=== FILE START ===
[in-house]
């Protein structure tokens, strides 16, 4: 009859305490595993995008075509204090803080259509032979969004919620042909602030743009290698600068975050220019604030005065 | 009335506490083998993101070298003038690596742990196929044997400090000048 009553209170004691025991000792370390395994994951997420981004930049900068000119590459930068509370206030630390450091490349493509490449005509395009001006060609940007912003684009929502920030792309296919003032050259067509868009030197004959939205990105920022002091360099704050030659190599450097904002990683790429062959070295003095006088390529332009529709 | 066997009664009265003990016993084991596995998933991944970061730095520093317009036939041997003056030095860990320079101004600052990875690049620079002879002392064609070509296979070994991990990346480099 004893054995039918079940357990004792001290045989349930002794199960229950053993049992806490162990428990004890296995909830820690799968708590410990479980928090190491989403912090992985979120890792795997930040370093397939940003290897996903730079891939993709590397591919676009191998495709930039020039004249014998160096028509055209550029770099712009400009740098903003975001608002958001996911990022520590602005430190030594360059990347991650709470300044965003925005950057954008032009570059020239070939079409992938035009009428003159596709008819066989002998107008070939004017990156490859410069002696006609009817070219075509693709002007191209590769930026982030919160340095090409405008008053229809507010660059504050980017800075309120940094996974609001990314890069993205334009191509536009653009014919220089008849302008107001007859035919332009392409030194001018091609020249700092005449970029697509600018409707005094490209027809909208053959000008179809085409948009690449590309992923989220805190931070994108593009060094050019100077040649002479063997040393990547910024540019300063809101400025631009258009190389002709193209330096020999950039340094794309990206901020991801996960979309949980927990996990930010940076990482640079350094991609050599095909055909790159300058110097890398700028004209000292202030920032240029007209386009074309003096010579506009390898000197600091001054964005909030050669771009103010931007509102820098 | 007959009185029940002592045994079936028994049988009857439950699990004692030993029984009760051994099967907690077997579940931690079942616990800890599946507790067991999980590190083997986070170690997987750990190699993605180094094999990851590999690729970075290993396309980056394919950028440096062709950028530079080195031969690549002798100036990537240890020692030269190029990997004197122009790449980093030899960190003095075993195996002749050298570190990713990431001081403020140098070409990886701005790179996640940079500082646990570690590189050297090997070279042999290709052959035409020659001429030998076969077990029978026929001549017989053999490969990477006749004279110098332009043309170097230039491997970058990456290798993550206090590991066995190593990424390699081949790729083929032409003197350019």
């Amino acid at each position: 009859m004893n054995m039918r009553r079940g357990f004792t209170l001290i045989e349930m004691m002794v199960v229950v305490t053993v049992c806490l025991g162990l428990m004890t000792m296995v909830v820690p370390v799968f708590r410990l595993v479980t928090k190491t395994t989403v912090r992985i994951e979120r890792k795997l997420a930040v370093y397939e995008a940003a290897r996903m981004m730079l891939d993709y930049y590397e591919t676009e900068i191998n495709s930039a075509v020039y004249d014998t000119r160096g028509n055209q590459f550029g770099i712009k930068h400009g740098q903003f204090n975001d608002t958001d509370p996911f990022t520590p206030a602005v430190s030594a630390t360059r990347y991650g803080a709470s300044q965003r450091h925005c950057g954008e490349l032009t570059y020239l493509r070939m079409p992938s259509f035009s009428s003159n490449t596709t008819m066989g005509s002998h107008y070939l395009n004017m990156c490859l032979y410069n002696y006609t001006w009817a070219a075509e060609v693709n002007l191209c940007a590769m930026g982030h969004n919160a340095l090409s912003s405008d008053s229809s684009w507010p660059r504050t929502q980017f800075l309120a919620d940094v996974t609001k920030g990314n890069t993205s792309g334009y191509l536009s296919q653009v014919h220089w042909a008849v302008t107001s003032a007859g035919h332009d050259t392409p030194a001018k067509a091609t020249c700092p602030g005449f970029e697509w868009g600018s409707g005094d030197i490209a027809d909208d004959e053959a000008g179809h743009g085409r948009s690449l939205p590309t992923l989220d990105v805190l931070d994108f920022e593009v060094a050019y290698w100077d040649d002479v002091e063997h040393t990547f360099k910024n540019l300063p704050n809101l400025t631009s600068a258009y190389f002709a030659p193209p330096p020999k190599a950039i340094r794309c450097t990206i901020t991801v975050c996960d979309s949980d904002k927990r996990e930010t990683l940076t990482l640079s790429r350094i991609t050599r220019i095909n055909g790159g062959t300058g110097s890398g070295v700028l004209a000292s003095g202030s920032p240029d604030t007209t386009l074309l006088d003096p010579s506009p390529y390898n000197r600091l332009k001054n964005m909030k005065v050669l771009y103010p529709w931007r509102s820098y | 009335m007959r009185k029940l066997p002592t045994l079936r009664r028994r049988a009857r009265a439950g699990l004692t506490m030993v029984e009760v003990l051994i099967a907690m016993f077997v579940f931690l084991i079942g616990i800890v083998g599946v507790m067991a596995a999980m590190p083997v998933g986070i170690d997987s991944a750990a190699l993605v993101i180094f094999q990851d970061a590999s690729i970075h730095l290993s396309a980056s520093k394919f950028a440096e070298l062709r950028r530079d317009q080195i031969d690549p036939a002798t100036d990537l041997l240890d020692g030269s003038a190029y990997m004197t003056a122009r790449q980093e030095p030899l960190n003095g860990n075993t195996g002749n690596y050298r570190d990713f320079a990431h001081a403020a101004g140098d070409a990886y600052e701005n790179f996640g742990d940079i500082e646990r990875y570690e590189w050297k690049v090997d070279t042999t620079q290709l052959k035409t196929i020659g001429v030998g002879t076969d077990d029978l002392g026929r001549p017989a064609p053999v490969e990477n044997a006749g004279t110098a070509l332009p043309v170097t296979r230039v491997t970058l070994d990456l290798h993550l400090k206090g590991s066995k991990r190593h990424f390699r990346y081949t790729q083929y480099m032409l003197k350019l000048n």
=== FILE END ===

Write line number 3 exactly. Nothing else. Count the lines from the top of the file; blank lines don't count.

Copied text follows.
């Amino acid at each position: 009859m004893n054995m039918r009553r079940g357990f004792t209170l001290i045989e349930m004691m002794v199960v229950v305490t053993v049992c806490l025991g162990l428990m004890t000792m296995v909830v820690p370390v799968f708590r410990l595993v479980t928090k190491t395994t989403v912090r992985i994951e979120r890792k795997l997420a930040v370093y397939e995008a940003a290897r996903m981004m730079l891939d993709y930049y590397e591919t676009e900068i191998n495709s930039a075509v020039y004249d014998t000119r160096g028509n055209q590459f550029g770099i712009k930068h400009g740098q903003f204090n975001d608002t958001d509370p996911f990022t520590p206030a602005v430190s030594a630390t360059r990347y991650g803080a709470s300044q965003r450091h925005c950057g954008e490349l032009t570059y020239l493509r070939m079409p992938s259509f035009s009428s003159n490449t596709t008819m066989g005509s002998h107008y070939l395009n004017m990156c490859l032979y410069n002696y006609t001006w009817a070219a075509e060609v693709n002007l191209c940007a590769m930026g982030h969004n919160a340095l090409s912003s405008d008053s229809s684009w507010p660059r504050t929502q980017f800075l309120a919620d940094v996974t609001k920030g990314n890069t993205s792309g334009y191509l536009s296919q653009v014919h220089w042909a008849v302008t107001s003032a007859g035919h332009d050259t392409p030194a001018k067509a091609t020249c700092p602030g005449f970029e697509w868009g600018s409707g005094d030197i490209a027809d909208d004959e053959a000008g179809h743009g085409r948009s690449l939205p590309t992923l989220d990105v805190l931070d994108f920022e593009v060094a050019y290698w100077d040649d002479v002091e063997h040393t990547f360099k910024n540019l300063p704050n809101l400025t631009s600068a258009y190389f002709a030659p193209p330096p020999k190599a950039i340094r794309c450097t990206i901020t991801v975050c996960d979309s949980d904002k927990r996990e930010t990683l940076t990482l640079s790429r350094i991609t050599r220019i095909n055909g790159g062959t300058g110097s890398g070295v700028l004209a000292s003095g202030s920032p240029d604030t007209t386009l074309l006088d003096p010579s506009p390529y390898n000197r600091l332009k001054n964005m909030k005065v050669l771009y103010p529709w931007r509102s820098y | 009335m007959r009185k029940l066997p002592t045994l079936r009664r028994r049988a009857r009265a439950g699990l004692t506490m030993v029984e009760v003990l051994i099967a907690m016993f077997v579940f931690l084991i079942g616990i800890v083998g599946v507790m067991a596995a999980m590190p083997v998933g986070i170690d997987s991944a750990a190699l993605v993101i180094f094999q990851d970061a590999s690729i970075h730095l290993s396309a980056s520093k394919f950028a440096e070298l062709r950028r530079d317009q080195i031969d690549p036939a002798t100036d990537l041997l240890d020692g030269s003038a190029y990997m004197t003056a122009r790449q980093e030095p030899l960190n003095g860990n075993t195996g002749n690596y050298r570190d990713f320079a990431h001081a403020a101004g140098d070409a990886y600052e701005n790179f996640g742990d940079i500082e646990r990875y570690e590189w050297k690049v090997d070279t042999t620079q290709l052959k035409t196929i020659g001429v030998g002879t076969d077990d029978l002392g026929r001549p017989a064609p053999v490969e990477n044997a006749g004279t110098a070509l332009p043309v170097t296979r230039v491997t970058l070994d990456l290798h993550l400090k206090g590991s066995k991990r190593h990424f390699r990346y081949t790729q083929y480099m032409l003197k350019l000048n």